From a statement released by the Sadat Peace Foundation in New York Jan. 1:

It is evident that the spectacle of American leaders publicly feuding with each other for ideological and political gains on whether to go to war at this time would play into the hands of Saddam Hussein. Saddam is counting on a hostile congressional debate to erode public support for the Bush administration's resolve to liberate Kuwait in short order.

The U.S. Congress must consider the danger that a hostile congressional debate would send a double message to Arab masses, which in turn would jeopardize the moderate Arab leaders who have joined the coalition that backed the U.S. stance in Saudi Arabia, organized by Egyptian President Hosni Mubarak. ...

The resolution of the Persian Gulf crisis will focus attention more closely than ever on the Arab-Israeli conflict, which is also a fundamental cause of instability in the region. In the event that war proves inevitable, then a decisive victory for America would create new opportunities for peace in the Middle East. ... During the debate on the question of war, it is incumbent upon Congress and the Bush administration to begin to bridge their differences on their respective approaches to bring peace to the Arab-Israeli conflict, so that the United States can swiftly move forward with a peace initiative that would engage the moderate Arab and Israeli leaders in a direct dialogue for the first time since Anwar Sadat and Menachem Begin signed the Camp David Accords in 1979.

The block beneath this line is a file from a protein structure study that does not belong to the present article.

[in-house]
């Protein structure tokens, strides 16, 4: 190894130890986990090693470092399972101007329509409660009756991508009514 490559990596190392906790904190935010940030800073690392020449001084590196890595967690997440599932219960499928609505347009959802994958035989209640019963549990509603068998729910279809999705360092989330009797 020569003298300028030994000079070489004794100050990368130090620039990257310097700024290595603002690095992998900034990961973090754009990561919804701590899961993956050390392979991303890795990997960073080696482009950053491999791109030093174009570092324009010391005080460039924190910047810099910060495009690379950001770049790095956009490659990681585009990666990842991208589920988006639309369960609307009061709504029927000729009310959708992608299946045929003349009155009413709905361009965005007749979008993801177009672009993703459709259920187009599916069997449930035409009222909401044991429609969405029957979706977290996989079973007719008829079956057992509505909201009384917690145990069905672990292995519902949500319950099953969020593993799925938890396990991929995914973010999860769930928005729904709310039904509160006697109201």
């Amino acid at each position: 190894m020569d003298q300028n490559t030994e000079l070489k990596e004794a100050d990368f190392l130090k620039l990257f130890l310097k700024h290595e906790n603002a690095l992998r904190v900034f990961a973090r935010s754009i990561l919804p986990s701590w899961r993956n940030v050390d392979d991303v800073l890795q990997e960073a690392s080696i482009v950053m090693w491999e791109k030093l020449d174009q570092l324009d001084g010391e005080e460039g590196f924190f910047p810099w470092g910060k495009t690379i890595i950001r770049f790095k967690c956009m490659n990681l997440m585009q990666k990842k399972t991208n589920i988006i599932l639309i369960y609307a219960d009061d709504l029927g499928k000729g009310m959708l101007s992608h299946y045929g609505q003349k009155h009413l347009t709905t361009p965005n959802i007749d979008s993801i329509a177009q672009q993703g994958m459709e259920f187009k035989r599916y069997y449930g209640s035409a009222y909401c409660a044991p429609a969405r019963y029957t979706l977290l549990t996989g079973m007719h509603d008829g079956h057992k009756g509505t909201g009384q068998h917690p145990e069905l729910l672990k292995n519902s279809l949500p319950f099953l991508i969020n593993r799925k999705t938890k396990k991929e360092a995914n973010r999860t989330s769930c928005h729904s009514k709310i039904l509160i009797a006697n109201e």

The Sadat Peace Foundation urges Congress to make every effort to continue the Arab-Israeli dialogue by requesting guarantees from moderate Arab and Israeli leaders to unconditionally agree to sit down at the negotiating table following the liberation of Kuwait.